A reliable subscription management tool can be indispensable in helping you stay on top of your product catalog and to help you run quick experiments without significant disruptions.
For instance, Chargebee’s Product Catalog allows you to adapt, evolve and experiment with your product offerings. You can streamline multi-product offerings without rewriting code repeatedly. The solution enables you to maintain a lean catalog by mapping currencies, add-ons, charges, and the billing frequency of each plan. You can launch plans and pricing strategies on the fly. Chargebee’s Product Catalog also enables you to
- Improve your operational efficiency, and reduce the go-to-market time for new product launches, currencies, and billing frequencies.
- Manage multiple product lines and their pricing.
- Have better control in areas of feature management and subscription change management.
So, launching a new product doesn’t have to be a quarter-long project anymore.
Allow multiple packages and plan customization
Today, innovative SaaS companies recognize a shift in customer demands. So, they offer their products and features “à la carte,” tailoring specific offers to target various groups of customers rather than offering all customers the same package. Offering a choice of multi-tiered packages is one of the most effective ways to determine what your customers want. A single customer can have multiple subscriptions within a plan or subscriptions within multiple plans so that each subscription has only one plan associated with it(while there can be multiple add-ons and charges).
Product Catalog in Chargebee helps you define your product/service offerings and also enables you to package them for your customers. You can set up your product catalog in Chargebee by defining Product Families, Plans, Add-ons, Charges, Coupons, and Coupon Sets. You can manage customer feature access, set limits, provision, or revoke access effortlessly, making packaging experiments quick and easy. Chargebee’s API is built to handle all billing cases with minimum coding requirements, so you are not dependent on a developer.
Offer free trials and freemiums
Free trials and freemium offerings can be powerful tools in SaaS product experimentation. It provides the perfect user base for experimenting with new features and getting valuable feedback without upsetting the workflow of your paid customers.
There are also several other advantages – attracting new customers and giving them a taste of what your product can do. It leads to better customer acquisition – which can lead to improved revenue. Free trials and freemiums lower the entry barrier and reduce the risk for customers unsure if a particular product will work for them. You can also use freemiums to introduce a product’s new features and benefits and collect feedback to improve its positioning. A better product can reduce customer churn and convert those free/freemium customers into paying customers.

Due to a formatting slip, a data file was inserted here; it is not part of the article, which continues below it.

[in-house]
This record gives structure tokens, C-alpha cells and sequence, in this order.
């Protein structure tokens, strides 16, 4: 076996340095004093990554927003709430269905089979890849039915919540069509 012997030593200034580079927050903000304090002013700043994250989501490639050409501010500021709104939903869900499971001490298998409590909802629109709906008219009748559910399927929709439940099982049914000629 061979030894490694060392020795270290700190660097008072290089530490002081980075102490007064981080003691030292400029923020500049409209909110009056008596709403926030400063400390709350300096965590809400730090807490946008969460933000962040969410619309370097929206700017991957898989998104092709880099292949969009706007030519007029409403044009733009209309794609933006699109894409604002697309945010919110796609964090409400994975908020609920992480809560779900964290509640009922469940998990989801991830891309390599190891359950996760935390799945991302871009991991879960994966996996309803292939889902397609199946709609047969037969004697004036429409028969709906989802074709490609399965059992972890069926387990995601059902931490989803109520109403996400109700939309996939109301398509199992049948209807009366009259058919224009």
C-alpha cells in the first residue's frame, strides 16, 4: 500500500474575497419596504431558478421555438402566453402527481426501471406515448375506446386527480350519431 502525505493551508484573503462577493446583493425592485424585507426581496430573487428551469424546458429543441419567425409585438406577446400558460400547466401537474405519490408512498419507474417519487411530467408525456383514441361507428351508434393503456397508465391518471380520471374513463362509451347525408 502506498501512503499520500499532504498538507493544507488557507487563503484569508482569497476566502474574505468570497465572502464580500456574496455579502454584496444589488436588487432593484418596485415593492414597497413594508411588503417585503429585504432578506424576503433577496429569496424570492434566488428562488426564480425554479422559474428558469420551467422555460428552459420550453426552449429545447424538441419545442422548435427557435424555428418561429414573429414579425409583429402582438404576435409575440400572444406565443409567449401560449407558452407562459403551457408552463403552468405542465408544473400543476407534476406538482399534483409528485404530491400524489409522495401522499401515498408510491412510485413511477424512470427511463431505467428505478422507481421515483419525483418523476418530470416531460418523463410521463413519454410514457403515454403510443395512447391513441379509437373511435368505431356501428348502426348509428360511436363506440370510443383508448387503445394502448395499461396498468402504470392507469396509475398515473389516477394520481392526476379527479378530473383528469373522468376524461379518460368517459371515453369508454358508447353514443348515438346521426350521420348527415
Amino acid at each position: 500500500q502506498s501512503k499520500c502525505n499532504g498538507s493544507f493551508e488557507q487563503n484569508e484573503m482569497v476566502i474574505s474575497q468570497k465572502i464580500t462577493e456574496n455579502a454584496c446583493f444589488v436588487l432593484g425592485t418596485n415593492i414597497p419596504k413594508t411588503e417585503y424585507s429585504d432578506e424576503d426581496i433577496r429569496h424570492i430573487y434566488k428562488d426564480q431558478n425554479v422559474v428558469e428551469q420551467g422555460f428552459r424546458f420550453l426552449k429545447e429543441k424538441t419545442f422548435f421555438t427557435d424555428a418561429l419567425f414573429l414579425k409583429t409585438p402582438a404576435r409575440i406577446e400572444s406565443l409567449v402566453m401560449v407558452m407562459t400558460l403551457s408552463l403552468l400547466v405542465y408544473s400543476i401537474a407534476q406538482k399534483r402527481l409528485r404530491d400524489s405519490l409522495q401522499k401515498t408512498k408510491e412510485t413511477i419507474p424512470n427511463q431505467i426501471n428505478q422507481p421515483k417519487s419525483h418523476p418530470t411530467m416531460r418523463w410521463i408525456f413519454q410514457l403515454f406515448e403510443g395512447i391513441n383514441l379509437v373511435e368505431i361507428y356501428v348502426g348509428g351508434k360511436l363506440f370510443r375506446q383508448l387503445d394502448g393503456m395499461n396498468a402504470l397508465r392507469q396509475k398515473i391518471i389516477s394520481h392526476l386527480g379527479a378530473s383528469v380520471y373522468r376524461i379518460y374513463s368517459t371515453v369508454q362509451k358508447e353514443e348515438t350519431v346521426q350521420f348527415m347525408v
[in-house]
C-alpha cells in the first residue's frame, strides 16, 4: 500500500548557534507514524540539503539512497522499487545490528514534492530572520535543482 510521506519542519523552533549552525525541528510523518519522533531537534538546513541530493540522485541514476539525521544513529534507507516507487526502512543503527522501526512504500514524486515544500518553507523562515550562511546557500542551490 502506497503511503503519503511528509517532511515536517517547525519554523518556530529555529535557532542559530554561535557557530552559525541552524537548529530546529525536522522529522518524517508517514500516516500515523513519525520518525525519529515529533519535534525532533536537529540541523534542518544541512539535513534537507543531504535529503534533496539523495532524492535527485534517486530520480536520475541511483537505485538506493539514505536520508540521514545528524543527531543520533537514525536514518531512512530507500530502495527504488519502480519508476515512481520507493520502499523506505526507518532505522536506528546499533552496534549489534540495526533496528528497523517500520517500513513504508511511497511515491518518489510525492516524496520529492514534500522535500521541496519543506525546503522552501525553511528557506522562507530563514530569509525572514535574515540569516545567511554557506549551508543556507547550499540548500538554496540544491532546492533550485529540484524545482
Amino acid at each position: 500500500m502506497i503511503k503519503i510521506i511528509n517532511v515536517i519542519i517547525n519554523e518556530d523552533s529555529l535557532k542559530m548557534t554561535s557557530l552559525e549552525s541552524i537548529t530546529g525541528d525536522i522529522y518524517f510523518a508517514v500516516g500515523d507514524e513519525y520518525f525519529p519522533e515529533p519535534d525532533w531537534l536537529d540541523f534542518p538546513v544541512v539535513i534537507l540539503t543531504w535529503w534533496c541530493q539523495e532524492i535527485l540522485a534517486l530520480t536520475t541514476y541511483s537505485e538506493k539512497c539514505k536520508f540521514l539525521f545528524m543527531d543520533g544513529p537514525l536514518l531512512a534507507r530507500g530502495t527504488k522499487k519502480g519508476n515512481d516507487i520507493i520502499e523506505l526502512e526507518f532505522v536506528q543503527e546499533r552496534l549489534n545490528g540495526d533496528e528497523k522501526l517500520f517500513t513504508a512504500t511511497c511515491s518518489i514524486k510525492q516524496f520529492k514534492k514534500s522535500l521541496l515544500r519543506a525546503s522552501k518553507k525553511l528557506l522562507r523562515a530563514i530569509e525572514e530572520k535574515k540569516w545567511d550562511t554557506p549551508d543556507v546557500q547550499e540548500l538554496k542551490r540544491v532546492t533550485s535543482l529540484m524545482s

For instance, Chargebee’s Trial Management allows you to manage your freemium model easily. You can start a trial with/without payment information. You can provide extensions to a freemium model to retain free customers and send them engaging emails to increase product adoption and convert them to paying customers as the trial period continues. So, not only do you attract new customers with a freemium model, but you nurture them until you can finally convert them to paying customers.
UX experimentation ensures you create a successful product with fantastic user experience and usability. Improving a product’s UX can increase user satisfaction, reduce churn, and drive revenue growth. As a SaaS company, you have a wide range of revenue models to choose from to enhance the user experience (UX). The big ones are – the self-service model, the transactional sales model, and the enterprise model.
Build self-serve subscriber experiences (scale-up/down)
As Gokul Rajaram, author of an article titled Self-serve first: the overlooked but essential paradigm underlying great software companies puts it: A self-serve SaaS product is where a customer can go through the entire product experience — from signing up to first use to activating new features to managing their account to upgrading or cancellation — all without ever needing to interact with another person (unless, of course, the product is designed for the express purpose of interacting with other people).
The self-service sales model offers a fully automated customer journey. With a self-serve option, users can add users to their subscriptions, change their subscription plans, and easily track their usage. Every touchpoint between potential customers and actual purchases must be lean and optimized so customers can buy without friction.
The goal of every self-service SaaS business should be to get the product in the hands of the user as quickly and seamlessly as possible. Getting new users to try your product early via a freemium edition or free trial allows them to truly experience your product, free from marketing, sales, or any other distractions.
Chargebee allows SaaS businesses to roll out new business models quickly and easily scale up or down their service offerings to ensure their users get the needed experiences. The ability to quickly and easily adjust subscription plans based on customers’ needs can help SaaS businesses create innovative UX experiments and discover what works best.
Chargebee’s self-serve portal helps with acquisition and onboarding, helping businesses turn every visitor into a paid/signup customer by providing them with a seamless subscription experience.
Offer more personalized retention
Retention is as critical as customer acquisition for a SaaS business that thrives on recurring revenue. It doesn’t matter how many active customers your acquisition strategy acquires if none stick around after signing up.